'K' all linux/kd.h
'L' 00-1F linux/loop.h
'L' E0-FF linux/ppdd.h encrypted disk device driver
<http://linux01.gwdg.de/~alatham/ppdd.html&gt;
'M' all linux/soundcard.h
'N' 00-1F drivers/usb/scanner.h
'P' all linux/soundcard.h
'Q' all linux/soundcard.h
'R' 00-1F linux/random.h
'S' all linux/cdrom.h conflict!
'S' 80-81 scsi/scsi_ioctl.h conflict!
'S' 82-FF scsi/scsi.h conflict!
'T' all linux/soundcard.h conflict!
'T' all asm-i386/ioctls.h conflict!
'U' 00-EF linux/drivers/usb/usb.h
'V' all linux/vt.h
'W' 00-1F linux/watchdog.h conflict!
'W' 00-1F linux/wanrouter.h conflict!
'X' all linux/xfs_fs.h
'Y' all linux/cyclades.h
'a' all ATM on linux
<http://lrcwww.epfl.ch/linux-atm/magic.html&gt;
'b' 00-FF bit3 vme host bridge
<mailto:natalia[AT]nikhefk.nikhef[DOT]nl>
'c' 00-7F linux/comstats.h conflict!
'c' 00-7F linux/coda.h conflict!
'c' 80-9F asm-s390/chsc.h
'd' 00-FF linux/char/drm/drm/h conflict!
'd' 00-DF linux/video_decoder.h conflict!
'd' F0-FF linux/digi1.h
'e' all linux/digi1.h conflict!
'e' 00-1F linux/video_encoder.h conflict!
'e' 00-1F net/irda/irtty.h conflict!
'f' 00-1F linux/ext2_fs.h
'h' 00-7F Charon filesystem
<mailto:zapman[AT]interlan[DOT]net>
'i' 00-3F linux/i2o.h
'j' 00-3F linux/joystick.h
'l' 00-3F linux/tcfs_fs.h transparent cryptographic file system
<http://mikonos.dia.unisa.it/tcfs&gt;
'l' 40-7F linux/udf_fs_i.h in development:
<http://sourceforge.net/projects/linux-udf/&gt;
'm' all linux/mtio.h conflict!
'm' all linux/soundcard.h conflict!
'm' all linux/synclink.h conflict!
'm' 00-1F net/irda/irmod.h conflict!
'n' 00-7F linux/ncp_fs.h
'n' E0-FF video/matrox.h matroxfb
'o' 00-1F fs/ocfs2/ocfs2_fs.h OCFS2
'p' 00-0F linux/phantom.h conflict! (OpenHaptics needs this)
'p' 00-3F linux/mc146818rtc.h conflict!
'p' 40-7F linux/nvram.h
'p' 80-9F user-space parport
<mailto:tim[AT]cyberelk[DOT]net>
'q' 00-1F linux/serio.h
'q' 80-FF Internet PhoneJACK, Internet LineJACK
<http://www.quicknet.net&gt;
'r' 00-1F linux/msdos_fs.h
's' all linux/cdk.h
't' 00-7F linux/if_ppp.h
't' 80-8F linux/isdn_ppp.h
'u' 00-1F linux/smb_fs.h
'v' 00-1F linux/ext2_fs.h conflict!
'v' all linux/videodev.h conflict!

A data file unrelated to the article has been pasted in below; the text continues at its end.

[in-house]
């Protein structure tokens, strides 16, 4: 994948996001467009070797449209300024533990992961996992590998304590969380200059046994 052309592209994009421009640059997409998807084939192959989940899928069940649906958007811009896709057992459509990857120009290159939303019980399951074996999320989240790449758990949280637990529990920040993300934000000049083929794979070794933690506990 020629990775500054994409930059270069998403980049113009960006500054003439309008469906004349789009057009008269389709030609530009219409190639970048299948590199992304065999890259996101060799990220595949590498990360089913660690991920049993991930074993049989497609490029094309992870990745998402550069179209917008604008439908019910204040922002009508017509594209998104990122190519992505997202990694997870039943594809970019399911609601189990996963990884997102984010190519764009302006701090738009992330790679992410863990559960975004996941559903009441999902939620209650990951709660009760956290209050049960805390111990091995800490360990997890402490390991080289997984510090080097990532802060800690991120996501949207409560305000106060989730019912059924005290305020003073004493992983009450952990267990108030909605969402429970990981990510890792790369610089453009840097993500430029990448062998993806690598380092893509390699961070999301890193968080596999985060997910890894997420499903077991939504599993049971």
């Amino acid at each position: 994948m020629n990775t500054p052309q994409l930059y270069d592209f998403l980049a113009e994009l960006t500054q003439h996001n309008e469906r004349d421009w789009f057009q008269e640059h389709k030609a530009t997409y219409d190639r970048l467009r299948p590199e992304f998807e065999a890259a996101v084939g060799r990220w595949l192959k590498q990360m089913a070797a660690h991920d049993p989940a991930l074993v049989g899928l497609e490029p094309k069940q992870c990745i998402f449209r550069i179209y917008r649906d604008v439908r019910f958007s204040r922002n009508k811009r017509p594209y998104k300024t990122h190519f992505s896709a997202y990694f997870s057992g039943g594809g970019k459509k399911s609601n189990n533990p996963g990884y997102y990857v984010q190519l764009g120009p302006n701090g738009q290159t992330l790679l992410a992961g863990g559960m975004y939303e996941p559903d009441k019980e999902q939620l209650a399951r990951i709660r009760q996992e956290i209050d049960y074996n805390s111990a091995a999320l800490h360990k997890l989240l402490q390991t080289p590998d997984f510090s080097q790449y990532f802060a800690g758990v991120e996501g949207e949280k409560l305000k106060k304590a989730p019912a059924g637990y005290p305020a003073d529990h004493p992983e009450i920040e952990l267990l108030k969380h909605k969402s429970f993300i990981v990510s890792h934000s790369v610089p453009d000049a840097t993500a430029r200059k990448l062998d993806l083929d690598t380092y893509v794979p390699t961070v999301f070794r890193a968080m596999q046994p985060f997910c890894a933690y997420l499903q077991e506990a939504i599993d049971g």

'w' all CERN SCI driver
'y' 00-1F packet based user level communications
<mailto:zapman[AT]interlan[DOT]net>
'z' 00-3F CAN bus card
<mailto:hdstich[AT]connectu.ulm.circular[DOT]de>
'z' 40-7F CAN bus card
<mailto:oe[AT]port[DOT]de>
0x80 00-1F linux/fb.h
0x81 00-1F linux/videotext.h
0x89 00-06 asm-i386/sockios.h
0x89 0B-DF linux/sockios.h
0x89 E0-EF linux/sockios.h SIOCPROTOPRIVATE range
0x89 F0-FF linux/sockios.h SIOCDEVPRIVATE range
0x8B all linux/wireless.h
0x8C 00-3F WiNRADiO driver
<http://www.proximity.com.au/~brian/winradio/&gt;
0x90 00 drivers/cdrom/sbpcd.h
0x93 60-7F linux/auto_fs.h
0x99 00-0F 537-Addinboard driver
<mailto:buk[AT]buks.ipn[DOT]de>
0xA0 all linux/sdp/sdp.h Industrial Device Project
<mailto:kenji[AT]bitgate[DOT]com>
0xA3 80-8F Port ACL in development:
<mailto:tlewis[AT]mindspring[DOT]com>
0xA3 90-9F linux/dtlk.h
0xAB 00-1F linux/nbd.h
0xAC 00-1F linux/raw.h
0xAD 00 Netfilter device in development:
<mailto:rusty[AT]rustcorp.com[DOT]au>
0xAE all linux/kvm.h Kernel-based Virtual Machine
<mailto:kvm-devel[AT]lists.sourceforge[DOT]net>
0xB0 all RATIO devices in development:
<mailto:vgo[AT]ratio[DOT]de>
0xB1 00-1F PPPoX <mailto:mostrows[AT]styx.uwaterloo[DOT]ca>
0xCB 00-1F CBM serial IEC bus in development:
<mailto:michael.klein[AT]puffin.lb.shuttle[DOT]de>
0xDD 00-3F ZFCP device driver see drivers/s390/scsi/
<mailto:aherrman[AT]de.ibm[DOT]com>
0xF3 00-3F video/sisfb.h sisfb (in development)
<mailto:thomas[AT]winischhofer[DOT]net>
0xF4 00-1F video/mbxfb.h mbxfb
<mailto:raph[AT]8d[DOT]com>